As we near quarter’s end, we see a dramatic shift out of the technology leaders of 2020. This handful of companies has not only driven market averages to new highs but they, themselves, have each attained historically high value metrics—like earnings ratios and cash flow multiples and price-to-sales ratios. Rather than steering into an esoteric discussion about valuations and metrics, let’s focus on more meaningful “macro” questions that may better explain our current environment.
First, let’s try to define the common determinants of valuation in our world to see if many of the market’s present fears make sense. Our assumption is that investment money will always flow out of overvalued assets and into undervalued ones.
An assumed interest rate is probably the most important determinant as it represents an “all in” quotient to be used to project company earnings or cash flows, or to calculate the present value of future flows. As interest rates represent the price at which a lender is willing to lend, that lender is hoping to receive a satisfactory rate of return after paying all taxes and covering the cost of inflation. Accordingly, taxes and inflation have a direct effect on interest rates, which in turn affect price earnings multiples and other components of the valuation process. In simpler words, higher taxes and higher inflation each have a negative effect on stock and bond prices. The higher the valuation—the greater the decline potential for stocks. Bond prices will drop proportionately to interest rate increases. There are times, therefore, when stock and bond prices move in tandem, and we appear to be in the midst of such an experience.
Inflation is known to occur when “too much money chases too few goods.” Accordingly, the Biden plan of spending $2 trillion for COVID relief is beginning to stir Wall Street participants into thinking about “too much money” while looking ahead to more “green initiatives and infrastructure spending;” all of which will clearly add up to “too much money chasing too few goods.” Accordingly, many on Wall Street are now predicting higher inflation. Bonds have responded with a precipitous decline along with the high price/earnings technology stocks. We are off and running with an inflation scare; a global one at that.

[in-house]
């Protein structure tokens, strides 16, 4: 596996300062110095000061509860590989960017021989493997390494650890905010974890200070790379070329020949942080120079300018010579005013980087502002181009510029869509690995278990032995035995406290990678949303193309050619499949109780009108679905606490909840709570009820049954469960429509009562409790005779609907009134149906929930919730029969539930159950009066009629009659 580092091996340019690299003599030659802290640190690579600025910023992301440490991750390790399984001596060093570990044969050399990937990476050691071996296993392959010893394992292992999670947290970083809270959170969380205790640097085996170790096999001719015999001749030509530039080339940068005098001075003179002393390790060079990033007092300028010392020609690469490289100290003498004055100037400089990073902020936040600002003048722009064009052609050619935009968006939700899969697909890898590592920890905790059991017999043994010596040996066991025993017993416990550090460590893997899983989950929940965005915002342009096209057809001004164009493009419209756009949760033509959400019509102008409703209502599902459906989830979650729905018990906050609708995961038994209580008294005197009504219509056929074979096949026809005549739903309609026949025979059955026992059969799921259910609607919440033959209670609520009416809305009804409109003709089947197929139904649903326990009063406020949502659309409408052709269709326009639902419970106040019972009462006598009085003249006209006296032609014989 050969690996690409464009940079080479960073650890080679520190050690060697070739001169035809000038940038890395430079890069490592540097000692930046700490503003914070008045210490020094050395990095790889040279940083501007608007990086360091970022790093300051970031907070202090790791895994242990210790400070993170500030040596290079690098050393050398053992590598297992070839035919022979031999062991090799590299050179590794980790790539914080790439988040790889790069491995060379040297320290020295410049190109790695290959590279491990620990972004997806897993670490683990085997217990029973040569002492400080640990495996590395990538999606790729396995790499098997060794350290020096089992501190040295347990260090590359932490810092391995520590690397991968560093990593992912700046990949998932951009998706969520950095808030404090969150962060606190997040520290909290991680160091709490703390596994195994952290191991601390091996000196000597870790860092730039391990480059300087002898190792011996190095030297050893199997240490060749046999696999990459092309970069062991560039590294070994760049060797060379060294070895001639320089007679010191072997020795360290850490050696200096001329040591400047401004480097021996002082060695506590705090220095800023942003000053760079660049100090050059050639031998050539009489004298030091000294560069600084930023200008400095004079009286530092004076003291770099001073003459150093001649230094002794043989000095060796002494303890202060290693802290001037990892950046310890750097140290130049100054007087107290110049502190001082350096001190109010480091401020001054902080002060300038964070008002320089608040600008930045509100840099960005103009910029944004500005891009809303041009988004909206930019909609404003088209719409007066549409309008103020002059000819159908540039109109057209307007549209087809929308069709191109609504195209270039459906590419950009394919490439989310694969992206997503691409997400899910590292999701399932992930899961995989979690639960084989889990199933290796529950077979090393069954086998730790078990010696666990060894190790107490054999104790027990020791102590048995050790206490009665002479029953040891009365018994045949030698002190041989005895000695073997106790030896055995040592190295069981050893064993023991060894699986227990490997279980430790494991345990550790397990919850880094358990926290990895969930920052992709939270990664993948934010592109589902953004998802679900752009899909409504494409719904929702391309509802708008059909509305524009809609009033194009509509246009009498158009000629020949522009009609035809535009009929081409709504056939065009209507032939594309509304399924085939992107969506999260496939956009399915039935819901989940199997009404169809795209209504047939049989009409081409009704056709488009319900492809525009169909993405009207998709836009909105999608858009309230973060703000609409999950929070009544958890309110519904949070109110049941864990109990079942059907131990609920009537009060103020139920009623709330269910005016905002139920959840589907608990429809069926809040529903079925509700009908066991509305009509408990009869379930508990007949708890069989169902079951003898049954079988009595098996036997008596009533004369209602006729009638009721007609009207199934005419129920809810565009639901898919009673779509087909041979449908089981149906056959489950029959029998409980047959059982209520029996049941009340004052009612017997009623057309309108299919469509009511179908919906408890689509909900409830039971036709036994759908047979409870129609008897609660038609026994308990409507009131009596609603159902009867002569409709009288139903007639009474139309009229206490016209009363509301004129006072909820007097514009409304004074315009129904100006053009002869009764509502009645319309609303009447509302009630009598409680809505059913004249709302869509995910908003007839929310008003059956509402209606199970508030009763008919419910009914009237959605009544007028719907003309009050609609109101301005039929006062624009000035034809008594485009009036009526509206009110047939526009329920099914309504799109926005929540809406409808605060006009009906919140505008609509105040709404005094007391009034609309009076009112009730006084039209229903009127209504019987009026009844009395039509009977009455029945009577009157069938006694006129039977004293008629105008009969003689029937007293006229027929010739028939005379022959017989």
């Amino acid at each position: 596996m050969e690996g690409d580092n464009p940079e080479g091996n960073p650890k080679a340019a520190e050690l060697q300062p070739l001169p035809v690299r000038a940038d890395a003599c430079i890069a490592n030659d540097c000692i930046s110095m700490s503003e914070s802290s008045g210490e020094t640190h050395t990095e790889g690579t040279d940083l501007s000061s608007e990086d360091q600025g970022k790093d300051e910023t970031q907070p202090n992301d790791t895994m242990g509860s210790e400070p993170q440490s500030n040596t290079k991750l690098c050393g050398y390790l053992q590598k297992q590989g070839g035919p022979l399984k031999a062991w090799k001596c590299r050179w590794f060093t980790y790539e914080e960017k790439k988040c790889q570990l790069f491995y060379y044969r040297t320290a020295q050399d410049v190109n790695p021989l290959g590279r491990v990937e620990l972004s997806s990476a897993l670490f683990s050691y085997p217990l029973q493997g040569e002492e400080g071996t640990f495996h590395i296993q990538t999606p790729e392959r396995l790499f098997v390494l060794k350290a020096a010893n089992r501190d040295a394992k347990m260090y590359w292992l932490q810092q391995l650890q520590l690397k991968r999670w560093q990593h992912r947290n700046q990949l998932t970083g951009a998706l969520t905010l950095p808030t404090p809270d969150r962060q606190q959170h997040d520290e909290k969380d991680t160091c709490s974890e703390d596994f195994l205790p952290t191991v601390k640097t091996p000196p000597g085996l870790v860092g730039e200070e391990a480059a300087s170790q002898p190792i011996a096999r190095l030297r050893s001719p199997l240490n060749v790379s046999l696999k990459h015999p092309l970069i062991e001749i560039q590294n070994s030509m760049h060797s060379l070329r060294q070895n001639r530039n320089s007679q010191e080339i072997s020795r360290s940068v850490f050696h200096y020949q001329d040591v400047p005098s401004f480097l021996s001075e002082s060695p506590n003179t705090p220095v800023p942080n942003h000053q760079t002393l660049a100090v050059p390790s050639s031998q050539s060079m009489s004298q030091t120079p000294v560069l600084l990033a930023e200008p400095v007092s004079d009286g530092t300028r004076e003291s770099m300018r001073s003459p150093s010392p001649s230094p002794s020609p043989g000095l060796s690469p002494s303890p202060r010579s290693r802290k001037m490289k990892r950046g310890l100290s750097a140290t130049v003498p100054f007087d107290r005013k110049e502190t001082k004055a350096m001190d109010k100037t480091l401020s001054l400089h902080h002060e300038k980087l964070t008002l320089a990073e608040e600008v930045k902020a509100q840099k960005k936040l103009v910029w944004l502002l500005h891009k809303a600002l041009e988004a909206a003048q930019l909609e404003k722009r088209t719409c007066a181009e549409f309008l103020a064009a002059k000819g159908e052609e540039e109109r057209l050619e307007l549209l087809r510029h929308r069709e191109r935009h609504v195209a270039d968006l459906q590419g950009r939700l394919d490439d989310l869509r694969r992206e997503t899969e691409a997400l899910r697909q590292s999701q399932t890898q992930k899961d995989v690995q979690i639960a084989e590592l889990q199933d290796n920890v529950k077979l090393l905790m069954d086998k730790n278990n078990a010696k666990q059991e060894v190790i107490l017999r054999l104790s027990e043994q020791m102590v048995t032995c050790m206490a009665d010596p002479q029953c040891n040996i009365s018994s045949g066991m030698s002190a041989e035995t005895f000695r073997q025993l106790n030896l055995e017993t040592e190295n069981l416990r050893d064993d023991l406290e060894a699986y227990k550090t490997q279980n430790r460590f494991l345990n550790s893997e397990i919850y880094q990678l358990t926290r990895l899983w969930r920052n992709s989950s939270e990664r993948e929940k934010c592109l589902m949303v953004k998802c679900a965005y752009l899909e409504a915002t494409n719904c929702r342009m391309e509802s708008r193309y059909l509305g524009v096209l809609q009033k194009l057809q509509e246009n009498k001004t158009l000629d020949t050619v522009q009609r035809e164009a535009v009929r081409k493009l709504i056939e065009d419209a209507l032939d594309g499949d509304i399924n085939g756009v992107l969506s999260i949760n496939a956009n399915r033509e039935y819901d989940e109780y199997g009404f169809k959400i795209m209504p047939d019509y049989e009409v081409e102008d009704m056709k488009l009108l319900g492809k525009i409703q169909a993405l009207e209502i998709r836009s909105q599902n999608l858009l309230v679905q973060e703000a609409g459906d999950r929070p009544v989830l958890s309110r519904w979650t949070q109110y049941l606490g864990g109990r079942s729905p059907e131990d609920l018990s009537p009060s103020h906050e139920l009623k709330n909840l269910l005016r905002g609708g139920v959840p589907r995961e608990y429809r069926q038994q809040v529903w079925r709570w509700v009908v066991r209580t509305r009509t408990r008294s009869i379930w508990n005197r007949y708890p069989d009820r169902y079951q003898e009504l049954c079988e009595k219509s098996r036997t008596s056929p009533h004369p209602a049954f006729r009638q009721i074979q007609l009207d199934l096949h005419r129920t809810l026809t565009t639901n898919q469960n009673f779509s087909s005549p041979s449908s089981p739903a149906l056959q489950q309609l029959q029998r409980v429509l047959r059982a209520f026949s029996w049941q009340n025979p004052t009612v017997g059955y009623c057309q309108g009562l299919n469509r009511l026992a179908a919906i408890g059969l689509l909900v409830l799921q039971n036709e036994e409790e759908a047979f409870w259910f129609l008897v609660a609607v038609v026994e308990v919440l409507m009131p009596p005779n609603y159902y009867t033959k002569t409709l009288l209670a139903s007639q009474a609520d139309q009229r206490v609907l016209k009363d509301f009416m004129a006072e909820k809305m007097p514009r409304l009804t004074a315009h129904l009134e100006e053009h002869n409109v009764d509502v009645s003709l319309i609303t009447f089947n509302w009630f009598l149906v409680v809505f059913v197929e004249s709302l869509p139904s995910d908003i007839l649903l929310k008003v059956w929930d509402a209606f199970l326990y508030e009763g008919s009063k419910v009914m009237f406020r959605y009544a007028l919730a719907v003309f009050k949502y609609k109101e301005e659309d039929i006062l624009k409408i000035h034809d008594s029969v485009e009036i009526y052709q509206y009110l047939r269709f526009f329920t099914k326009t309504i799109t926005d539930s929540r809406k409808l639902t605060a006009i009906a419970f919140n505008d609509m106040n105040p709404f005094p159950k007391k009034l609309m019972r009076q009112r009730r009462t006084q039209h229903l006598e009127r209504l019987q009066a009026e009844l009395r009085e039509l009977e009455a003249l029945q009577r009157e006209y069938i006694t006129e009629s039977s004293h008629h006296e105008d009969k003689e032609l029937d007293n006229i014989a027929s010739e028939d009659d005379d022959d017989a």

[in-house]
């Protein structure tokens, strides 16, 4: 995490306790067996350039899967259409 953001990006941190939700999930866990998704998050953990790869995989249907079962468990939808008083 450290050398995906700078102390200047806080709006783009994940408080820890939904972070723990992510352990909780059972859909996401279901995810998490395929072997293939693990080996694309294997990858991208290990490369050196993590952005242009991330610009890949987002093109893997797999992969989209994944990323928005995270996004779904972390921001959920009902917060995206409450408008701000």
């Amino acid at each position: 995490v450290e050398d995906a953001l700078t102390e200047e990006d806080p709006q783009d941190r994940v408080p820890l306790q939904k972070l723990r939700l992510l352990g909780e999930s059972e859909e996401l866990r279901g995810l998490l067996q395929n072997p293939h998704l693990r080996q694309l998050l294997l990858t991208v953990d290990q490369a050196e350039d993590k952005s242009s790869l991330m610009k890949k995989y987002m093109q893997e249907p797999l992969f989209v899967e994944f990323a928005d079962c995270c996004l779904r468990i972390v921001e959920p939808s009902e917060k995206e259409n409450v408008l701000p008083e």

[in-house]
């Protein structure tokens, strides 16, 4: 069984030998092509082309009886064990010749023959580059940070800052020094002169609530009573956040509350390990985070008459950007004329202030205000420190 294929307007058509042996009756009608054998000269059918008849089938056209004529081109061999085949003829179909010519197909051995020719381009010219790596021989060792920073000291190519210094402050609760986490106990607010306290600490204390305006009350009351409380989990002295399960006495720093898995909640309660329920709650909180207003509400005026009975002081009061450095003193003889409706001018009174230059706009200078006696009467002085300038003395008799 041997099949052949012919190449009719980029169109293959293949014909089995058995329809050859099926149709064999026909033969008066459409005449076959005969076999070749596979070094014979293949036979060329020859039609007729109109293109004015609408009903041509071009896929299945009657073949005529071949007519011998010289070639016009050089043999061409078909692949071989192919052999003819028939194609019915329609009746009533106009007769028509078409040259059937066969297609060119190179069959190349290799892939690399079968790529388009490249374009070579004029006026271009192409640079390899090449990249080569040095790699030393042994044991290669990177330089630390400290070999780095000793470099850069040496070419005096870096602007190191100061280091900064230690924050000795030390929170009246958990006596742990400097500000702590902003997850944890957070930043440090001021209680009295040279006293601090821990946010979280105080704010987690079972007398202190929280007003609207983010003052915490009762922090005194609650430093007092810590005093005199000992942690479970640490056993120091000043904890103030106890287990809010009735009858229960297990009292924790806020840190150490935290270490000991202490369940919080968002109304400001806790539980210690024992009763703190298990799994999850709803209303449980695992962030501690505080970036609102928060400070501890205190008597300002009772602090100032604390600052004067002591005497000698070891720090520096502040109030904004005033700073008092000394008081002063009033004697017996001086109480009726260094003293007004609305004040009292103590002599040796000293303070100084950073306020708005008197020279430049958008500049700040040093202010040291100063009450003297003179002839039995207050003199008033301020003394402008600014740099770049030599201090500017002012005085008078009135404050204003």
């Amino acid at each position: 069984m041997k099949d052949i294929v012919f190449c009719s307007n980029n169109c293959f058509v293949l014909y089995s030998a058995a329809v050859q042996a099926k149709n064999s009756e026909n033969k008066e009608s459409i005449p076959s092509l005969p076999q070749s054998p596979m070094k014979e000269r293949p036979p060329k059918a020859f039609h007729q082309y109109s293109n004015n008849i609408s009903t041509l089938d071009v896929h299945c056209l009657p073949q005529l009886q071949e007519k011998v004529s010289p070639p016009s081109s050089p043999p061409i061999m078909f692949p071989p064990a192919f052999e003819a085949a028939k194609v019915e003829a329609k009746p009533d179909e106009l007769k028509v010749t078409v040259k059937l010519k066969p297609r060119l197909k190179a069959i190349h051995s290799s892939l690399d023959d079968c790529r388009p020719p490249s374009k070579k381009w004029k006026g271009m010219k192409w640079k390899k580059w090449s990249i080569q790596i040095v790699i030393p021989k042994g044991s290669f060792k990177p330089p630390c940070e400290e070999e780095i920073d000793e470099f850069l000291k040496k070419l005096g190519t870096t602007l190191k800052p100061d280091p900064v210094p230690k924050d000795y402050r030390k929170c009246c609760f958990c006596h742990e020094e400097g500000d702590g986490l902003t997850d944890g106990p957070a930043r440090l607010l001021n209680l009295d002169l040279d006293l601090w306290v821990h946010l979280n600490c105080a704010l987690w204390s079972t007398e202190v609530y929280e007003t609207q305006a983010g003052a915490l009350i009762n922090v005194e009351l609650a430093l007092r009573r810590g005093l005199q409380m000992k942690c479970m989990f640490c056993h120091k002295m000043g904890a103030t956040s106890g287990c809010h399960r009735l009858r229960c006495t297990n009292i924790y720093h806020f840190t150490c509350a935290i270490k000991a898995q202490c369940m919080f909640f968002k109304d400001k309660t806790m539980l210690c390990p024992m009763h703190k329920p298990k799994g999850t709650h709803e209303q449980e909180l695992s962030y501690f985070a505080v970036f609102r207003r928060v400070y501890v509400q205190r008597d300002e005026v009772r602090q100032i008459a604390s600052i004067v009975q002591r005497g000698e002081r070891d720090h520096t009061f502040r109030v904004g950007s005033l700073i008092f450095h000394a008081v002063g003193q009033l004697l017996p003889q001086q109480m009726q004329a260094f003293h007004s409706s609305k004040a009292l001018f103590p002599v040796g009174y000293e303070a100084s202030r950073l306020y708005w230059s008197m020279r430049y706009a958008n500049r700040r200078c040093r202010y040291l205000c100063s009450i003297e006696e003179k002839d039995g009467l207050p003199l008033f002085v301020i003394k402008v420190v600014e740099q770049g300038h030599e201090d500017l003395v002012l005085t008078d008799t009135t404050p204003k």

At Cadinha & Co. we have a different view of inflation and are inclined to lean into this inflation wind that has started blowing.
In a fractional reserve banking system like we have in the U.S., each newly printed dollar is deposited to a bank. The bank keeps 10¢ for reserves that are required by law, and loans out the remaining 90¢. That ninety cents is deposited to another bank which reserves 9¢ and loans out 81¢, which in turn ends up in a third bank. If we follow the results of that first deposit, there is a multiplier effect that multiplies that dollar into a larger figure, say $10. This multiplier effect tracks the supply of money as to how quickly it multiplies, and how many times it multiplies. The demand for money, however, is tracked by the “velocity” of money. By following the velocity and watching Federal Reserve open market activity, we can gauge whether there will be “too much money chasing too few goods.” Further, by comparing our velocity with that of other nations, we can gain insight into the relative value of our dollar. The value of our dollar will have an effect on commodities and other assets which are denominated in dollars.
The velocity of money has been dropping like a stone in a clear mill pond. Dr. Vic Canto, our highly regarded economist, believes that there is a “loan suppression effort” conducted by the Federal Reserve regulators to effectively cut down the multiplication of money. In other words, our banks can’t freely loan the excess money, and instead have chosen to hold excess reserves in their bank. These excess reserves have been reported by the Federal Reserve Bank of St. Louis for many years. Interestingly, as of the end of 2020 they no longer report these numbers; but, our last look revealed excess reserves of nearly $2 trillion sitting in banks. Dr. Canto further believes that there is an effort in place designed to control the amount of money in the system, while at the same time, printing money freely to provide the needed liquidity to our Credit System.
To an analyst that simply watches the Federal Reserve’s open market activities, it’s easy to conclude that we’re heading into much higher inflation. A further look at velocity, however, tells us a different story. We will likely lean into the wind as it stirs up inflationary dust. The truth will become evident in a few months. In the meantime, it might be a bumpy ride.
Lastly, what do banks do with excess reserves? They buy U.S. Government debt, so there is a big buyer out there prepared to loan us our deficit. Pretty slick, huh? Right out of the Peruvian and Argentinian playbook.
We view this as an opportunity to position portfolios before the market takes off again…buckle up!